I have discovered a kite string reel suitable for manual operation and also suitable for power-driven operation by reason of its adaptation for use with a cordless screwdriver having a mouth for accepting interchangeable bits. The kite string reel comprises: (a) a spool-handle assembly comprising a hollow spool for storing kite string having an inside diameter sufficient to accommodate a cordless screwdriver with flanges on each end, one flange being an annular ring having an inside diameter about the same as the inside diameter of the spool and the other flange being a solid disc with a centrally located handle extending away from the spool on one side and a centrally located bit extending inward on the other, such that a cordless screwdriver can be inserted through the annular flange into the spool where its mouth couples with the bit; and (b) a removable handle containing means for coupling with the spool-handle assembly; such that the removable handle is coupled to the spool for manual operation and a cordless screwdriver having a mouth for accepting interchangeable bits is coupled to the spool for power-driven operation.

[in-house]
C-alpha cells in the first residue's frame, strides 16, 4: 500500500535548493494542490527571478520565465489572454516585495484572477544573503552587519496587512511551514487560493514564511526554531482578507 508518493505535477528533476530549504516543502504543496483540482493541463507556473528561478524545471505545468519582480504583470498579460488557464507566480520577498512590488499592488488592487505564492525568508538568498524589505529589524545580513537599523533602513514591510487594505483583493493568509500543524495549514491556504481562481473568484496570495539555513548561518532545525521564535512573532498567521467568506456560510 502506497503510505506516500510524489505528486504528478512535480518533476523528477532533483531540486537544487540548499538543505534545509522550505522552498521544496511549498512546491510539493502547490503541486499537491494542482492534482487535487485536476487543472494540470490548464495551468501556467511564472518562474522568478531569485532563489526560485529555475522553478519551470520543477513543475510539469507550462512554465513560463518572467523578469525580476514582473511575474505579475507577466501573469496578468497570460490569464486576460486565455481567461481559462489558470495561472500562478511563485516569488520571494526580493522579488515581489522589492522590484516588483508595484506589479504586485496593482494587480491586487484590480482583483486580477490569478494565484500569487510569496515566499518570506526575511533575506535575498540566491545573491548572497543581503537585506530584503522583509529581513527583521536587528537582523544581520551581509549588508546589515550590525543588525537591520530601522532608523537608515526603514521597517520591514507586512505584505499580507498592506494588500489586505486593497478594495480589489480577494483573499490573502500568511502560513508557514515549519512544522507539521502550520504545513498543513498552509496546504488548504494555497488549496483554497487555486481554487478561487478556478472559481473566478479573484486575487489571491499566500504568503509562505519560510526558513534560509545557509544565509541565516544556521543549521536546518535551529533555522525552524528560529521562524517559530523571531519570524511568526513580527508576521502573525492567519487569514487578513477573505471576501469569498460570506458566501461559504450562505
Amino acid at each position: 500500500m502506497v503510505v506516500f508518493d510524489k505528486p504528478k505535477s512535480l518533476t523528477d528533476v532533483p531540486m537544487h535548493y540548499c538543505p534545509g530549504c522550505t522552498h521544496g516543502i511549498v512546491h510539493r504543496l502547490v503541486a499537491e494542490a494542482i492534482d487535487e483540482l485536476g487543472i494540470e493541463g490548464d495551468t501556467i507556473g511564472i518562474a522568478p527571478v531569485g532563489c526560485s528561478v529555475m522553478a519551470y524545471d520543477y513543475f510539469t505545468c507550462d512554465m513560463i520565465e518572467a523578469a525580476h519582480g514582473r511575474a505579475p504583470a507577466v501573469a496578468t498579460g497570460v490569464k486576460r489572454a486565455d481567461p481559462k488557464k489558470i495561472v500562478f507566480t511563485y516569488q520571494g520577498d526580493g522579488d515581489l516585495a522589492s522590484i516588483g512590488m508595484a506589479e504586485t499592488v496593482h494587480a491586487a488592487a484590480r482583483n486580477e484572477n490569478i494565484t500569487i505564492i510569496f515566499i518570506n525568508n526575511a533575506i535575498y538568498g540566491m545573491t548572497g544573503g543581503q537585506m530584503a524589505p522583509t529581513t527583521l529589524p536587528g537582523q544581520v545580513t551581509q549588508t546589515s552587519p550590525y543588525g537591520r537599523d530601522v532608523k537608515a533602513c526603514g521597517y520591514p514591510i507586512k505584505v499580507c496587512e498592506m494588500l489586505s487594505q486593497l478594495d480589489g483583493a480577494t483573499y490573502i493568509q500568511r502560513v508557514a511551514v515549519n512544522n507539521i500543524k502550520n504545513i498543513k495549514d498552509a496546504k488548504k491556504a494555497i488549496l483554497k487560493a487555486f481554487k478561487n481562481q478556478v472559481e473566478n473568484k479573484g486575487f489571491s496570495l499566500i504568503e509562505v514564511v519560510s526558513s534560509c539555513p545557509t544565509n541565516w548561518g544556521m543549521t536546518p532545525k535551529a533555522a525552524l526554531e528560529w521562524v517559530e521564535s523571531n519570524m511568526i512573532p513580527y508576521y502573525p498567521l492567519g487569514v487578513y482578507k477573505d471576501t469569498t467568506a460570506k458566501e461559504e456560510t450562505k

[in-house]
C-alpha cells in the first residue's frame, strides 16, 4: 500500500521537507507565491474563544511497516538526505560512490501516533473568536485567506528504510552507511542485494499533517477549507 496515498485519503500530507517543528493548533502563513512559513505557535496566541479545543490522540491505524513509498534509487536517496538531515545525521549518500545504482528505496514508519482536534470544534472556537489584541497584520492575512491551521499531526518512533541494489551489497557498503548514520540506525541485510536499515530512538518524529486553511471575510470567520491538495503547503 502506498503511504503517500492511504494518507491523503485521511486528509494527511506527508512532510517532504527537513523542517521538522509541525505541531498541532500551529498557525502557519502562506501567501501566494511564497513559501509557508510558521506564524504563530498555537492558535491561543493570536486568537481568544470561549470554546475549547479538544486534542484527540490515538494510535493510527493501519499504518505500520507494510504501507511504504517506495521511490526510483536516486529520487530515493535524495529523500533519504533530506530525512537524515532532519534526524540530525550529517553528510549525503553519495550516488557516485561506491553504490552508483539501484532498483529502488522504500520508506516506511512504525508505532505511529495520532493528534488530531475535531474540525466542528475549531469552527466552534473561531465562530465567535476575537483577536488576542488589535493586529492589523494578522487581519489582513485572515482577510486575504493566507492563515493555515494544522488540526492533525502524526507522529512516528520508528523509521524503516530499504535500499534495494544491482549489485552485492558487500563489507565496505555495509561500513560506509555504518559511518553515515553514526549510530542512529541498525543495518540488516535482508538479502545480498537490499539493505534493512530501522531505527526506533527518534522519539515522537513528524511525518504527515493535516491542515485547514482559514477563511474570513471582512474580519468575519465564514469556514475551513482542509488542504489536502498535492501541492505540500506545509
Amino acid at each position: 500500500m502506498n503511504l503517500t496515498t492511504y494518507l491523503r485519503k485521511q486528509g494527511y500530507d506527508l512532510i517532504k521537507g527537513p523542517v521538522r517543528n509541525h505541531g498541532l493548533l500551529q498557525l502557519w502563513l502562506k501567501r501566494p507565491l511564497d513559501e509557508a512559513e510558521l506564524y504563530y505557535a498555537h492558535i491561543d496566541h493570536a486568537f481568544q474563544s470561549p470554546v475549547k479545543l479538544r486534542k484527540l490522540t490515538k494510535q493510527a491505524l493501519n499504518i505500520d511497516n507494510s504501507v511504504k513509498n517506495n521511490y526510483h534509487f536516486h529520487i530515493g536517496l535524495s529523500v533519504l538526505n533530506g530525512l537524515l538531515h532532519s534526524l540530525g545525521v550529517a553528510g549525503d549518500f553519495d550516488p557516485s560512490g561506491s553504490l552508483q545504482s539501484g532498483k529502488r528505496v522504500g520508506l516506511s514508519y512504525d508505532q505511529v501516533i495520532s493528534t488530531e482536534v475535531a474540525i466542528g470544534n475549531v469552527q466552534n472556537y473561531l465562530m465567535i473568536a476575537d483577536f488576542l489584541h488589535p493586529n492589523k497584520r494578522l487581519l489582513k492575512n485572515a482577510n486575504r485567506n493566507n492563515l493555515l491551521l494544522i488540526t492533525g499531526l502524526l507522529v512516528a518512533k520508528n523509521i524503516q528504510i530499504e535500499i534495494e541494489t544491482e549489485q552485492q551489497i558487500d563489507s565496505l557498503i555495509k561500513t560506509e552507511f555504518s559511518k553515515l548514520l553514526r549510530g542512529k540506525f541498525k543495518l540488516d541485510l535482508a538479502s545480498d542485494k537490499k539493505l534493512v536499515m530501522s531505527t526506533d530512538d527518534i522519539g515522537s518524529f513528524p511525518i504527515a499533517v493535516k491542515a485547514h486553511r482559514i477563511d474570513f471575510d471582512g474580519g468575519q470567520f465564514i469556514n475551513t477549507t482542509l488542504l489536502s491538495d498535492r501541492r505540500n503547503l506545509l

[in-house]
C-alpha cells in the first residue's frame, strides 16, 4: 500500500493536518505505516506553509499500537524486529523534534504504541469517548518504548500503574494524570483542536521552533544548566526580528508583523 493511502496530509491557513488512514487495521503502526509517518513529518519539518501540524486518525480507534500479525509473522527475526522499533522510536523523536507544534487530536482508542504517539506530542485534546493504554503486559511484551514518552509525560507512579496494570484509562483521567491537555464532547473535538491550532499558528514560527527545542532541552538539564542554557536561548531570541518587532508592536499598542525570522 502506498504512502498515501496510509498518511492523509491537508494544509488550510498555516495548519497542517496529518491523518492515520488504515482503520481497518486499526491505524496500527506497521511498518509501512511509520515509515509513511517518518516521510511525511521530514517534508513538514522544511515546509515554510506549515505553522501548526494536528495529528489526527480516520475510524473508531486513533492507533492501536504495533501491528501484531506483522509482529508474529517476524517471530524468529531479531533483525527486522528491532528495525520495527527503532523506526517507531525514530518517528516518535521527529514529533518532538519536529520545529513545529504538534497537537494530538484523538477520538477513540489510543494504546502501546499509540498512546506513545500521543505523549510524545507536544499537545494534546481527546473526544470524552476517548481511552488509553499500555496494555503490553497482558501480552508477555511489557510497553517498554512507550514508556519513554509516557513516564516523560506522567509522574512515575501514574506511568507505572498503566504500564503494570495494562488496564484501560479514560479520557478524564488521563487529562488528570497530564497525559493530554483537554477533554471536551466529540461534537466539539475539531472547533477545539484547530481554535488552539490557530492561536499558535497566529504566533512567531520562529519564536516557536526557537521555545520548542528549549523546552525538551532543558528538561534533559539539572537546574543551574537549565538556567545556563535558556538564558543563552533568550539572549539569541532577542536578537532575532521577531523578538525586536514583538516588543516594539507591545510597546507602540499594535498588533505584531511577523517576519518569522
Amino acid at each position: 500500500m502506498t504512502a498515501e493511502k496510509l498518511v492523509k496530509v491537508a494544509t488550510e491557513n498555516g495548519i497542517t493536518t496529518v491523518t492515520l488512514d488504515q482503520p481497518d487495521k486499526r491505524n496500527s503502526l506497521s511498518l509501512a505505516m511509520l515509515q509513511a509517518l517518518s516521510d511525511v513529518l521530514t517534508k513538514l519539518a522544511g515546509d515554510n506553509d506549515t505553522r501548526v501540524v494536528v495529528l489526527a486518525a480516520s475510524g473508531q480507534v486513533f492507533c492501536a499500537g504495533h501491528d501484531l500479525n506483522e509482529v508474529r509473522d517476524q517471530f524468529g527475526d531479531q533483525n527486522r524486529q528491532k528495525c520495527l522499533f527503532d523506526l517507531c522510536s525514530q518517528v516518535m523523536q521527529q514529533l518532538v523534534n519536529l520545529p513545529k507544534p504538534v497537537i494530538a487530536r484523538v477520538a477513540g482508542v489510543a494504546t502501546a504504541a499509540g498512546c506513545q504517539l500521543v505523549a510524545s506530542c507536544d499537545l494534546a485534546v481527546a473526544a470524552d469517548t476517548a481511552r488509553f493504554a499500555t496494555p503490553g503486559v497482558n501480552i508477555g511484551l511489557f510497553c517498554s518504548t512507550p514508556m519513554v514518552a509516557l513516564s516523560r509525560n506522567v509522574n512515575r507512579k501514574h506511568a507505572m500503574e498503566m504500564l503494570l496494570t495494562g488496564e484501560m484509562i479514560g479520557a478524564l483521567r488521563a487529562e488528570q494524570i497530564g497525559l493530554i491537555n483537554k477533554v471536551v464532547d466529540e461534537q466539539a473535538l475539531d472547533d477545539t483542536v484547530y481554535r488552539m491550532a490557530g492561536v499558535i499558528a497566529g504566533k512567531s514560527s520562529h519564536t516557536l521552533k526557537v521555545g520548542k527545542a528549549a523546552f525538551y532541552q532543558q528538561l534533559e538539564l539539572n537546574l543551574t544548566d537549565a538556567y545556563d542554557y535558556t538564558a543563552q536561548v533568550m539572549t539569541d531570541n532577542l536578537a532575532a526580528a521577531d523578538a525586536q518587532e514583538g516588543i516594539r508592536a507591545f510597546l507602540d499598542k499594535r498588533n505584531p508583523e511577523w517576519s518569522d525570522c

This kite string reel can be used manually just as a conventional spool-type kite reel with handles. It can be manufactured for approximately he same cost as a conventional reel, but has the added feature of being power-driven when used with a conventional cordless screwdriver.

BRIEF DESCRIPTION OF THE DRAWING

FIG. 1 is a perspective view of the kite string reel of this invention showing the interchangeability of the removable handle and the cordless screwdriver.

DETAILED DESCRIPTION OF THE INVENTION

This invention is best understood by reference to the drawing. FIG. 1 shows a preferred embodiment of this invention. A spool-handle assembly 10 accepts either a cordless screwdriver 11, for power-driven operation, or a removable handle 12, for manual operation.